During the summer of 2017, the Center for Sensorimotor Neural Engineering (CSNE) piloted a new program designed to increase knowledge about neural engineering among middle school and high school students.
The aim of this blog is to show what’s happening at the Center for Neurotechnology among its faculty, student and staff members. To learn more about the center and its work, visit our Feature Stories page.
Alexandra Pike, a science teacher at Juanita High School in Kirkland, Washington, loved teaching and working with students, but she missed the in-depth research experiences she used to have as an undergraduate at Grinnell College. When she discovered the Research Experience for Teachers (RET) summer program at the Center for Sensorimotor Neural Engineering (CSNE), she saw an opportunity to not only introduce her students to neural engineering but to also immerse herself in an authentic research experience.
When Kevin Glymph, a pre-med senior at The Evergreen State College, was contacted by a professor to see if he might be interested in the 2017 Center for Sensorimotor Neural Engineering (CSNE) Research Experience for Veterans (REV) program, he already knew that he probably wouldn’t fit the typical student profile. However, this didn’t deter him from applying.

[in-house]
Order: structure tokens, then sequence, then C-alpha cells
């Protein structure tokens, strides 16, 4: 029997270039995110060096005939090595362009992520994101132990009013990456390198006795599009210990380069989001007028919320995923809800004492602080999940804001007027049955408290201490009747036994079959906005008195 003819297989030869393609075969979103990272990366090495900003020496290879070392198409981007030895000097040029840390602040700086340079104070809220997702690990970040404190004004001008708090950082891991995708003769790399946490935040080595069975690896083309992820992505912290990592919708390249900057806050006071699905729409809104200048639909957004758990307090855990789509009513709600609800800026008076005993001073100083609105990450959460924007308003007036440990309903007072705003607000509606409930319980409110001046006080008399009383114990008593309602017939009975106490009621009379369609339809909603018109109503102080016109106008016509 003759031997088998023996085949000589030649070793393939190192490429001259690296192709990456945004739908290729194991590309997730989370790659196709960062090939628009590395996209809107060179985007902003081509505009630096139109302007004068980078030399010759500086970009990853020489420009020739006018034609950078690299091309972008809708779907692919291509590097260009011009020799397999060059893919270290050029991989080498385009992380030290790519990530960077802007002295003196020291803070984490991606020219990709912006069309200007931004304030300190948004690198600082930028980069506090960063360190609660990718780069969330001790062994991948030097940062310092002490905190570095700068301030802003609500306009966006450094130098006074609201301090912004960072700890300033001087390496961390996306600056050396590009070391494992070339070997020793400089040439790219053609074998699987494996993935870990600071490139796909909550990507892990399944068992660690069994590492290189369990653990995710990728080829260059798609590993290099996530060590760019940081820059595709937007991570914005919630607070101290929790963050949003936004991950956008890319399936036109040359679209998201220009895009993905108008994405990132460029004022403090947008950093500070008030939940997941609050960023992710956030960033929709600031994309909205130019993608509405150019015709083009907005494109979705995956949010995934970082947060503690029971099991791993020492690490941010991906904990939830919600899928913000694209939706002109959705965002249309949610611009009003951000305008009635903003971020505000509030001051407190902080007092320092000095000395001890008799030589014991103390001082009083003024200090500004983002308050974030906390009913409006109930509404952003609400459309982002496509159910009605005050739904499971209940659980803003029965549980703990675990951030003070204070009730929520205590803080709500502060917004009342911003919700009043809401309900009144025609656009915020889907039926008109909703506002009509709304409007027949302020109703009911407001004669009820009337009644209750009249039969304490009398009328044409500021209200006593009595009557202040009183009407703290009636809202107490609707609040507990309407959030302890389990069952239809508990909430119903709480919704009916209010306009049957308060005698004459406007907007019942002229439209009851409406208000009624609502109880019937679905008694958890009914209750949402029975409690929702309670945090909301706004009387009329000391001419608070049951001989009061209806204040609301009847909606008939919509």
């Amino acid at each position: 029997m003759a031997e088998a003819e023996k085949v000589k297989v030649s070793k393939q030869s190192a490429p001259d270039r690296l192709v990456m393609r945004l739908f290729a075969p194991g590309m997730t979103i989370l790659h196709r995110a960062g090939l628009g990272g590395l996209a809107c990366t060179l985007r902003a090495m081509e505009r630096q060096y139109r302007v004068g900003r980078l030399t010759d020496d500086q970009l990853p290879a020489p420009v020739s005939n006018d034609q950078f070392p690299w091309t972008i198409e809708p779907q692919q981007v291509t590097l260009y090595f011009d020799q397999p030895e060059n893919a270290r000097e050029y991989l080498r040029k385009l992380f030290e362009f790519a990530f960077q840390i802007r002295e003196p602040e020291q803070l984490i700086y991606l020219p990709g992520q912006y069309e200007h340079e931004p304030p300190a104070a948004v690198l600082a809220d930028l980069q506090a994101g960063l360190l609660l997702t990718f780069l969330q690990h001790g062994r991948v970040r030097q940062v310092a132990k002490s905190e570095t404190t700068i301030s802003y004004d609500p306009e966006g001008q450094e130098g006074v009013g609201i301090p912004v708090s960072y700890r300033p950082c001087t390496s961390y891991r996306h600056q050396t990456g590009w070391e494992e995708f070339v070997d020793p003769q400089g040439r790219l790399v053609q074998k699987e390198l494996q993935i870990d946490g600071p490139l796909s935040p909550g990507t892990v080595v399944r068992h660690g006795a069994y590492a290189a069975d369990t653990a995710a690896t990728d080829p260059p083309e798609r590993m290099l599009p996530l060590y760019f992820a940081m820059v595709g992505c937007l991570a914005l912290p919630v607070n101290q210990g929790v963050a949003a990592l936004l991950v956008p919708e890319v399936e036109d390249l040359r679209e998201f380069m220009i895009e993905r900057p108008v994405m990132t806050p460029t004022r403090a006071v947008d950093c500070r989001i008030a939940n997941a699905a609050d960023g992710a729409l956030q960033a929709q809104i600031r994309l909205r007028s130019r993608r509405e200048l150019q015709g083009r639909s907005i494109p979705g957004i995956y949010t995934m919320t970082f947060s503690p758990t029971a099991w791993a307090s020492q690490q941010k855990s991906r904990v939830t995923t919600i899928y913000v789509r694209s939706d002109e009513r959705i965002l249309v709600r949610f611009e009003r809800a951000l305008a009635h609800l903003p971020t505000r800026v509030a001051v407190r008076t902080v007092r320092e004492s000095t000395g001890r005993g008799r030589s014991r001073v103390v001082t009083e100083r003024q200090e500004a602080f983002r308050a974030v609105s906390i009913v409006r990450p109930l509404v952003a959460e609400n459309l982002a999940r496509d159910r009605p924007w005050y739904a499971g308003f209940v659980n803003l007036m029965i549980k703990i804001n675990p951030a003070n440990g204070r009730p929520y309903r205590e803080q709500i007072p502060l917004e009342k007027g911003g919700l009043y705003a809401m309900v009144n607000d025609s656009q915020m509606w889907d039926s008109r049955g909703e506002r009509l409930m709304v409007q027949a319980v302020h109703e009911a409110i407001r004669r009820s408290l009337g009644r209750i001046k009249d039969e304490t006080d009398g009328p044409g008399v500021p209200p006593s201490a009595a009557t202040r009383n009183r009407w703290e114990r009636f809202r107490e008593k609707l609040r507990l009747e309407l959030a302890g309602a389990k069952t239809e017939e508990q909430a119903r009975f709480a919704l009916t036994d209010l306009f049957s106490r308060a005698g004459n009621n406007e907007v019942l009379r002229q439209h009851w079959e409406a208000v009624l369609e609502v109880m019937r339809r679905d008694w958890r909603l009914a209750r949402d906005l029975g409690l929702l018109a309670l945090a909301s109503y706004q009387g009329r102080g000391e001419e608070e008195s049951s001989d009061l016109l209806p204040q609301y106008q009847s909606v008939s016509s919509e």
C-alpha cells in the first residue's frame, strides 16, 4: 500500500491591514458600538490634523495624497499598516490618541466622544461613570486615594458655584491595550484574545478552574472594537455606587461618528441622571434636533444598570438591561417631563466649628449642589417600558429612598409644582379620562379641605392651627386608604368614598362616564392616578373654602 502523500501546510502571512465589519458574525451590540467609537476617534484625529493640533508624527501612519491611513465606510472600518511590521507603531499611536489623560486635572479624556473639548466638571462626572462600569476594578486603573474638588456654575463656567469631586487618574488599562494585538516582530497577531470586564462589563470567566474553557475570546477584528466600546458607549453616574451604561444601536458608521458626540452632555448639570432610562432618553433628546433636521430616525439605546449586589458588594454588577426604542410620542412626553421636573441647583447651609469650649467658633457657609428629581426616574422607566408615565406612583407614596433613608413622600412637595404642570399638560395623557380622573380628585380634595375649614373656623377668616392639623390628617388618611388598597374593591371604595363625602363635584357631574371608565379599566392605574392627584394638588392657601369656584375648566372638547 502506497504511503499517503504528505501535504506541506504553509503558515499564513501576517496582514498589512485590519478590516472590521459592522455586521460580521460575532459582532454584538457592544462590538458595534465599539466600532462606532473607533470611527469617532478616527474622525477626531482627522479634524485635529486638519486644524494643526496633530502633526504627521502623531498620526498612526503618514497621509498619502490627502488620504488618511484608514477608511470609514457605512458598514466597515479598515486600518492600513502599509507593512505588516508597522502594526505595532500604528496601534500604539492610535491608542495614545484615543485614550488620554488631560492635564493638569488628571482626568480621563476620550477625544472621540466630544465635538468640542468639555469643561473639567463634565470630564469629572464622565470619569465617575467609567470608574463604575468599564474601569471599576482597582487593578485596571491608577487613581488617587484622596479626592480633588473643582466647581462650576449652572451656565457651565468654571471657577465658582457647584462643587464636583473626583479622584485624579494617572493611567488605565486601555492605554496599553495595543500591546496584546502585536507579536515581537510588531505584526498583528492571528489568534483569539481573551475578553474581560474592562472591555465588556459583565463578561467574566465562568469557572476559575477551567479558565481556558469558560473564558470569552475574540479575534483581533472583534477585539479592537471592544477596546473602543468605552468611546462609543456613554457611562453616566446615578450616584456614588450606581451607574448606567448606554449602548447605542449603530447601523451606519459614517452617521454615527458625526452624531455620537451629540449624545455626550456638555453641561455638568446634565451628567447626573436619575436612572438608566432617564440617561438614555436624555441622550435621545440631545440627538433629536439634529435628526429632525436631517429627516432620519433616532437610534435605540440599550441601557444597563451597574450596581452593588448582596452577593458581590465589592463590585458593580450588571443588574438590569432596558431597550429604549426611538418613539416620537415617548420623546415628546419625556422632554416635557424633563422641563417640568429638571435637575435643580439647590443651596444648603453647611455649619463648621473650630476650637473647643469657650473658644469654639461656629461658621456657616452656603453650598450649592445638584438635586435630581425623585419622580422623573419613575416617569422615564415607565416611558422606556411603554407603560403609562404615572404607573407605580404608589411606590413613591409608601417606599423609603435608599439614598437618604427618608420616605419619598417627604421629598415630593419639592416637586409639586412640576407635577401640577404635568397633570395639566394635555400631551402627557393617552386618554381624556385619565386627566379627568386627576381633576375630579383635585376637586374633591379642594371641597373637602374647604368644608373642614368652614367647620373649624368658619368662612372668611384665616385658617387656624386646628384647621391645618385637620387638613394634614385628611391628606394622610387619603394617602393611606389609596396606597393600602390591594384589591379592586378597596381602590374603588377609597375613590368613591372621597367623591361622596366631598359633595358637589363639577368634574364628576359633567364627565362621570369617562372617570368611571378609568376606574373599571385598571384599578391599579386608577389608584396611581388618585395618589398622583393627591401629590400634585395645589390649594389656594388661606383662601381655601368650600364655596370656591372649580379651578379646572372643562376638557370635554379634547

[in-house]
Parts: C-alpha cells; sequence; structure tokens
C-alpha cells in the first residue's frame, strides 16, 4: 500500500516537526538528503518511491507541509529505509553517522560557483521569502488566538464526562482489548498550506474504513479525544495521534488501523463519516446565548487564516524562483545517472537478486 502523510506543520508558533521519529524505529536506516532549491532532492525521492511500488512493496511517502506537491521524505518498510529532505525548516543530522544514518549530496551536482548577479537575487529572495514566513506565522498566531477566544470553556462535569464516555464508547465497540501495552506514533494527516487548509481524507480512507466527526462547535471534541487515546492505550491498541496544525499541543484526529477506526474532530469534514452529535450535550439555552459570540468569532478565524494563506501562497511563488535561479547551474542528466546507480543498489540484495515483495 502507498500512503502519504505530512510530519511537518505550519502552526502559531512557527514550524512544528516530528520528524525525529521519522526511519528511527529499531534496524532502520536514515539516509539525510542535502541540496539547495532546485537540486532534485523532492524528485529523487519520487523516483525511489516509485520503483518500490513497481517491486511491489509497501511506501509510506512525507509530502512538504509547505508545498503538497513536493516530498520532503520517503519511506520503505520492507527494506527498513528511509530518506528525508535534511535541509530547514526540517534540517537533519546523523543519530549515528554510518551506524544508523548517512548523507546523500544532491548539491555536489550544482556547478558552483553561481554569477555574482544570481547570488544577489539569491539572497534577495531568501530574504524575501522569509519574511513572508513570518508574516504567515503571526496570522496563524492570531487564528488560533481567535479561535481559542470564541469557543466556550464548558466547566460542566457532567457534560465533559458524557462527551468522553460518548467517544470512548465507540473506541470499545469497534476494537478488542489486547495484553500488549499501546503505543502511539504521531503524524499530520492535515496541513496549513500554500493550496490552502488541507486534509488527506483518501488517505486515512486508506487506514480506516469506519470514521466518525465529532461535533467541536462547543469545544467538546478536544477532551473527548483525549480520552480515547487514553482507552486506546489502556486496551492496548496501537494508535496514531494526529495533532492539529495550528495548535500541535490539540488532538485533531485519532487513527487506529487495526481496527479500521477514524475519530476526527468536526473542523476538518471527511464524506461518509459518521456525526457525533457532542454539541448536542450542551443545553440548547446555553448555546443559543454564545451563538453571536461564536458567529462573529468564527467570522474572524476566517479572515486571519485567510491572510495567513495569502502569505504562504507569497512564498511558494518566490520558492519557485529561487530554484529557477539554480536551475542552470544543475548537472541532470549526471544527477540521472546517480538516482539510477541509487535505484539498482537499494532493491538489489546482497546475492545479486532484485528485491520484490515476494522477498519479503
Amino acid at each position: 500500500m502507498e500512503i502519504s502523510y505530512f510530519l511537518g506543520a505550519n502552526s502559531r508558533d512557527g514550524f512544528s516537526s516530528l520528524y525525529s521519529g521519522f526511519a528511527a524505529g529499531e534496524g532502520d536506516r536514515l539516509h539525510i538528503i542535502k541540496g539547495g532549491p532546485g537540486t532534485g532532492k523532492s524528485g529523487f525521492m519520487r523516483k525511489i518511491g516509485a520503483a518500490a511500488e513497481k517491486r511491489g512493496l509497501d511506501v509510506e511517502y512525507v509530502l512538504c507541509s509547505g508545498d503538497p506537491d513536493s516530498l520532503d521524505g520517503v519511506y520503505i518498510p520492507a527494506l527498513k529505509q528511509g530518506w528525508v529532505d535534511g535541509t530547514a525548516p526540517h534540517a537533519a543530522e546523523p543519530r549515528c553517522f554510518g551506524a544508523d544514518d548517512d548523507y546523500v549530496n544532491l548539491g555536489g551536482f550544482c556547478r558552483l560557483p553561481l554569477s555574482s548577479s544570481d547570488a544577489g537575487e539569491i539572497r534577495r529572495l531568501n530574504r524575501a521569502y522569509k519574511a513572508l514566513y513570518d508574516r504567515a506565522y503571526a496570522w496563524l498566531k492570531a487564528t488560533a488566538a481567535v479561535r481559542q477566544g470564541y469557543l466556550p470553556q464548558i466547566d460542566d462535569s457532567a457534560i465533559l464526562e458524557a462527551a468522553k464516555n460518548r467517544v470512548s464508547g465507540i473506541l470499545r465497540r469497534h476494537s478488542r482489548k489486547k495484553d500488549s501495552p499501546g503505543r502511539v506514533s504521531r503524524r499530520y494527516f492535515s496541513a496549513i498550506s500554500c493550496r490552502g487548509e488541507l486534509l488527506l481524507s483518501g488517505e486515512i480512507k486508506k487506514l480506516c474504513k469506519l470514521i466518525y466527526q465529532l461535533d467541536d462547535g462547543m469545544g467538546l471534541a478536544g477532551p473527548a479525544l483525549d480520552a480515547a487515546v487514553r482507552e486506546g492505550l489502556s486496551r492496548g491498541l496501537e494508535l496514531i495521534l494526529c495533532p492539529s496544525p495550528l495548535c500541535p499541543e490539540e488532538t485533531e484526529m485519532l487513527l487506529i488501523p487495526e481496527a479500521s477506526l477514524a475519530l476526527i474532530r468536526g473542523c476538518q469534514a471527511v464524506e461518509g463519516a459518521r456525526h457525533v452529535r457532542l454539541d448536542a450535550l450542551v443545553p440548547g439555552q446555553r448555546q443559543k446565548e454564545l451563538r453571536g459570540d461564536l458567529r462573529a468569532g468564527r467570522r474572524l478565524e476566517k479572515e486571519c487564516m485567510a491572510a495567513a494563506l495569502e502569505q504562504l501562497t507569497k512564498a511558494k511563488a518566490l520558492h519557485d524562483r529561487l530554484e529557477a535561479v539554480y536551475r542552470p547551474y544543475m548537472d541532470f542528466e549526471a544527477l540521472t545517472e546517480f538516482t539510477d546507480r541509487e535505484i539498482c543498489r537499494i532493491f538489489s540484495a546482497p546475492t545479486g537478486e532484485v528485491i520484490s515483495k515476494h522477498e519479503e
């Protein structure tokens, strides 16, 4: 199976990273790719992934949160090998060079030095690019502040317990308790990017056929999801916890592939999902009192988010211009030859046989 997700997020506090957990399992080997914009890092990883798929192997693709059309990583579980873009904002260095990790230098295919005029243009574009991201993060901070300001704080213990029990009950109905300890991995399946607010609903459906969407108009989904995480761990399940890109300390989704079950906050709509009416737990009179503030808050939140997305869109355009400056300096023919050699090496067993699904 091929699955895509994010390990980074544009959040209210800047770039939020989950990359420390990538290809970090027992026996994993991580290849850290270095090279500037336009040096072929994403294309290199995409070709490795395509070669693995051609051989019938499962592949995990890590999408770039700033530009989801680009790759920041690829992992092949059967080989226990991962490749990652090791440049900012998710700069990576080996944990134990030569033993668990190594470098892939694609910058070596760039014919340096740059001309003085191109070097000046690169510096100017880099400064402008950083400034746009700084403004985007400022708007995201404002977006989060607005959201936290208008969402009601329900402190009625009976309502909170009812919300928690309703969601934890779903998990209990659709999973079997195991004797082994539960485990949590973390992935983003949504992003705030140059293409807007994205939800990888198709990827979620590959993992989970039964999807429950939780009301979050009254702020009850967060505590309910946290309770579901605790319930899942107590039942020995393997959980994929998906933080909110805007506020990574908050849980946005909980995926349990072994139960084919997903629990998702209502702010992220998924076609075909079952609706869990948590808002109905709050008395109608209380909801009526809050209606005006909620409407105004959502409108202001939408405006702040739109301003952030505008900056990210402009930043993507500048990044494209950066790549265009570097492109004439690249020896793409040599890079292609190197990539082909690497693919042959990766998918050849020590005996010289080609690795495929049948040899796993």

When Jesse Woodbury was a sophomore at Morehouse College he was already interested in becoming a neurologist. Because most of the coursework in his biology major was textbook-oriented, he looked for ways to get some hands-on experience in neuroscience. One of his professors told him about the Center for Sensorimotor Neural Engineering’s (CSNE’s) Research Experience for Undergraduates (REU) program. After some investigation, Woodbury became very intrigued by what it had to offer.
When Todd Stabelfeldt, affectionately dubbed “The Quadfather” by the group of friends he rolls with, visited the Center for Sensorimotor Neural Engineering (CSNE) to speak at the Aug. 2 practitioner and end-user roundtable, he quickly commanded the room’s attention with disarming honesty, a no-nonsense attitude and down-to-earth humor. “I roll in the coolest-ass wheelchair in this world. It’s a Permobil F5. Black-on-black, murdered-out. West Coast style,” Stabelfeldt quipped, as he demonstrated the high-tech features of his ride with flair.